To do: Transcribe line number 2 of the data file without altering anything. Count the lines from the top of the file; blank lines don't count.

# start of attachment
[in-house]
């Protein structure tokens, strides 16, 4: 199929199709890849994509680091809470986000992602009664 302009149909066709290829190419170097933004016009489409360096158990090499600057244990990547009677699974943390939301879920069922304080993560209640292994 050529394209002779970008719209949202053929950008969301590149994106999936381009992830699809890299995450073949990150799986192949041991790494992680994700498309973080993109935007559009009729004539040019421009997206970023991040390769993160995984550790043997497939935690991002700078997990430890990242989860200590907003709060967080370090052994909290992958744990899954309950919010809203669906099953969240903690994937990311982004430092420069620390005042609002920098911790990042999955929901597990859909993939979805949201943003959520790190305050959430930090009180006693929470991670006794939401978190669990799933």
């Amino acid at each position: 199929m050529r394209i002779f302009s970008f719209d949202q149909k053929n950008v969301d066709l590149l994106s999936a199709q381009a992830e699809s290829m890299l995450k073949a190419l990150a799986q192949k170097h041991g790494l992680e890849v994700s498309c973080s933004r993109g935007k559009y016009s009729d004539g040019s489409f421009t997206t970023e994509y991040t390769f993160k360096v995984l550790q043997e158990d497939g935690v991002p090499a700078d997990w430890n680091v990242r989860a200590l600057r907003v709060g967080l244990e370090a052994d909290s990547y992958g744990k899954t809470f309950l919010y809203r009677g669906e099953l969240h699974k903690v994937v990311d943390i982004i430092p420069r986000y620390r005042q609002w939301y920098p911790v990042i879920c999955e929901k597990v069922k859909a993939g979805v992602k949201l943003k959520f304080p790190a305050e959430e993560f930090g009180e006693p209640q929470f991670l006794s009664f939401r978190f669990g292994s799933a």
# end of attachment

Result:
């Protein structure tokens, strides 16, 4: 199929199709890849994509680091809470986000992602009664 302009149909066709290829190419170097933004016009489409360096158990090499600057244990990547009677699974943390939301879920069922304080993560209640292994 050529394209002779970008719209949202053929950008969301590149994106999936381009992830699809890299995450073949990150799986192949041991790494992680994700498309973080993109935007559009009729004539040019421009997206970023991040390769993160995984550790043997497939935690991002700078997990430890990242989860200590907003709060967080370090052994909290992958744990899954309950919010809203669906099953969240903690994937990311982004430092420069620390005042609002920098911790990042999955929901597990859909993939979805949201943003959520790190305050959430930090009180006693929470991670006794939401978190669990799933």